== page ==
Legislation continues to be proposed as we are still early in the legislative process with seventy-four days remaining before the session closes. Those bills outlined in our prior blog posts remain pending. We continue to monitor those bills and provide updates of any key developments. With that said, following is a summary of the newly proposed legislation.
Senate Bill 358
By way of SB358, Senator Ira Hansen and his wife, Assemblywoman Alexis Hansen, have proposed the complete repeal of NRS Chapter 116; the laws generally governing Nevada homeowners’ associations.By way of SB358, the Hansen’s further propose repealing certain provisions NRS Chapter 358, which requires the use of alternative dispute resolution efforts (mediation or arbitration), before litigating claims on the interpretation, application or enforcement of a community’s governing documents. In other words, instead of proceeding through the Real Estate Division’s mediation or arbitration program, claimants would resort to lawsuits to resolve any disputes.
Rather than have a productive effect on Nevada communities, repeal of NRS Chapter 116 and portions of NRS Chapter 358 would remove many of the protections developed over time to protect both Nevada homeowners, the providers of mortgages to homes within Nevada community associations as well as the managers and board members who help these communities to function. Though NRS Chapter 116 may not be perfect, the Hansen’s approach seems more akin to throwing the baby out with the bathwater.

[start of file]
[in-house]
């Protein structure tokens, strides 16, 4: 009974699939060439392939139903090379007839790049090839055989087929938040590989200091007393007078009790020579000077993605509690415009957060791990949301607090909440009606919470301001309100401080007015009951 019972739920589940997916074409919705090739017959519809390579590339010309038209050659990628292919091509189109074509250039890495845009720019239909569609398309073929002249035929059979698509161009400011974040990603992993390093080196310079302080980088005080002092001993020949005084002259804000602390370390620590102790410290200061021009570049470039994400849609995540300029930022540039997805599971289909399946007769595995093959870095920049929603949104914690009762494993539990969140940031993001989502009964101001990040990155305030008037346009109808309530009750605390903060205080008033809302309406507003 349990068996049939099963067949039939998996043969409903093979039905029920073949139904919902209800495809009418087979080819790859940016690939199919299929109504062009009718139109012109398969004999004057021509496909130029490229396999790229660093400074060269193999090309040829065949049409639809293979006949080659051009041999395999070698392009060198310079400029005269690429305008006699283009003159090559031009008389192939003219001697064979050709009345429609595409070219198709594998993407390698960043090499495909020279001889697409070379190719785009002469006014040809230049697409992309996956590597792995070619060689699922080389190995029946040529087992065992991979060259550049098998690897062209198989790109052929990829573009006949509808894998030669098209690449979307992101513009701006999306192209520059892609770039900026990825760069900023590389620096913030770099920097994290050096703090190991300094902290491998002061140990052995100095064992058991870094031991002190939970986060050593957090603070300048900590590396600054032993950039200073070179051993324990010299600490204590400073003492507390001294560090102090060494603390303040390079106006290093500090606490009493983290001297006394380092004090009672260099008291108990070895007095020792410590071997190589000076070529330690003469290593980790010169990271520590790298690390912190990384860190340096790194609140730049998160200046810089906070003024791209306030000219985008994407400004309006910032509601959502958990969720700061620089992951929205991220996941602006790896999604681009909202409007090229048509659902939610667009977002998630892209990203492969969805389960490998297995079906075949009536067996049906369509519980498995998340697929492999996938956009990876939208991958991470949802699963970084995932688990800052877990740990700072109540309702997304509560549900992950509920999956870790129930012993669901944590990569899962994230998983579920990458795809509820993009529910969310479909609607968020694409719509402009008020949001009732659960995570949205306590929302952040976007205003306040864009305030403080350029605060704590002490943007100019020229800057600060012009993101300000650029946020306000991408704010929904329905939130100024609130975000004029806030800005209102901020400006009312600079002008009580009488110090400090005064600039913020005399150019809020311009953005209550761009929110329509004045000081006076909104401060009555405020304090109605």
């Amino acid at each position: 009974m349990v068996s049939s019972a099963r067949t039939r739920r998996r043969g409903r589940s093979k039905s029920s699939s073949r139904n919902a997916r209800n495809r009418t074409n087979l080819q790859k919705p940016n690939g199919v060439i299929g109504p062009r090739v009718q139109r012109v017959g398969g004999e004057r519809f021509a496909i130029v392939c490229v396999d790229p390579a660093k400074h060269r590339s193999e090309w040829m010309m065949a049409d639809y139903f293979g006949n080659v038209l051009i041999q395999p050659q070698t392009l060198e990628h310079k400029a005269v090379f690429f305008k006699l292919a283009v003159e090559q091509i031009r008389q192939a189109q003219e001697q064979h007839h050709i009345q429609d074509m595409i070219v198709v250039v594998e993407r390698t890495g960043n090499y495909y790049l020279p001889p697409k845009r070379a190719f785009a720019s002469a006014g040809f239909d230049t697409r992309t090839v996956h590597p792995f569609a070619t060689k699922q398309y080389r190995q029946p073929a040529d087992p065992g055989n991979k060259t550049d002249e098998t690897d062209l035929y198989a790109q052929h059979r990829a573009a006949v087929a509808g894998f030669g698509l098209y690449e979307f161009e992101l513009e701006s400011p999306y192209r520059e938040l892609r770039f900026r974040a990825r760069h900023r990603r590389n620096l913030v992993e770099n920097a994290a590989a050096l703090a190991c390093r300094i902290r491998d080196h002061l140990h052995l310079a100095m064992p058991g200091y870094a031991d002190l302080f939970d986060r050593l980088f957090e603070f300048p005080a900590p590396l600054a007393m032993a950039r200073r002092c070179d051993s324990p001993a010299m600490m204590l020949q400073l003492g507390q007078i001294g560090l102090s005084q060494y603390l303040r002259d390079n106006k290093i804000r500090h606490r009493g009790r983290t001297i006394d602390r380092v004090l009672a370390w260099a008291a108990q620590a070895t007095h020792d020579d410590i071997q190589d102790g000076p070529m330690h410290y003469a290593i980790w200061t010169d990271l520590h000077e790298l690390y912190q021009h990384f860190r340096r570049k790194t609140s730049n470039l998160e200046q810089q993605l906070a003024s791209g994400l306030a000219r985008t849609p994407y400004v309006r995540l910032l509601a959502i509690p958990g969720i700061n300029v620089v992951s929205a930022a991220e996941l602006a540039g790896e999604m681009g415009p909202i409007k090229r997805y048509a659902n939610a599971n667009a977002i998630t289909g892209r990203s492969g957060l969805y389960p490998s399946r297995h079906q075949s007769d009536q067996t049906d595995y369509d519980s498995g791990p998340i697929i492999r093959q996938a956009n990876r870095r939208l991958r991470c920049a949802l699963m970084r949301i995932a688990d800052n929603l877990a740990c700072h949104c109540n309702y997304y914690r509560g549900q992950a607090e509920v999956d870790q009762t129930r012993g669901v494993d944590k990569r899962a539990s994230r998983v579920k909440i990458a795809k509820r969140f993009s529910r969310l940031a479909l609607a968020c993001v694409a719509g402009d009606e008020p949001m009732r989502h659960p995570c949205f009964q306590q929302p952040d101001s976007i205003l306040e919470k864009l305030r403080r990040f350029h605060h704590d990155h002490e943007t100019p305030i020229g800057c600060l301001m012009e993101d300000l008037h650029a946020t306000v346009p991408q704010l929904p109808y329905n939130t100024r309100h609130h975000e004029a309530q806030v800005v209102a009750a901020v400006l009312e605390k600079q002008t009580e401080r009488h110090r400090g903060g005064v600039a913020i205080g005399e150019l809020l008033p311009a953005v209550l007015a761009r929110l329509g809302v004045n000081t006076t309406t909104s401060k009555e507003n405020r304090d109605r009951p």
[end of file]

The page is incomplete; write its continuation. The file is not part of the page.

Senate Bill 368
Though not directed specifically act Nevada community associations, SB368 may have an impact. Current law provides that any restriction or prohibition in a written instrument relating to real property, such as a community’s CC&Rs, that purports to forbid or restrict the conveyance, encumbrance, leasing or mortgaging of real property on the basis of race, color, religion, ancestry, national origin, disability, familial status, sex, sexual orientation or gender identity or expression is void and unenforceable by operation of law. Where such a provision exists, the law currently authorizes an of real property that is subject to a restriction to record a declaration of removal of the discriminatory restriction or prohibition by filing a declaration form with the county recorder. If an owner files such a form, the law currently requires the county recorder to attach the declaration form to the original recorded Declaration to indicate that the discriminatory restriction or prohibition is void. (See, NRS 111.237).
If it passes, SB368 would eliminate those provisions relating to the filing and recordation of a declaration of removal of a discriminatory restriction or prohibition. Instead, an owner or other interested persons (such as a community association), would file a petition in the District Court asking that an order be issued directing the county recorder to redact the discriminatory language from the original document. If, after considering the petition, and any objections, the District Court determines that a restriction or prohibition is void and unenforceable by operation of law, the Court would then issue an order directing the county recorder to redact the discriminatory restriction or prohibition from the original document.
Isaacson Law will continue to provide updates on pending legislation as the Session moves forward. Should you have questions on any matter, please call Troy Isaacson at (702) 529-2559.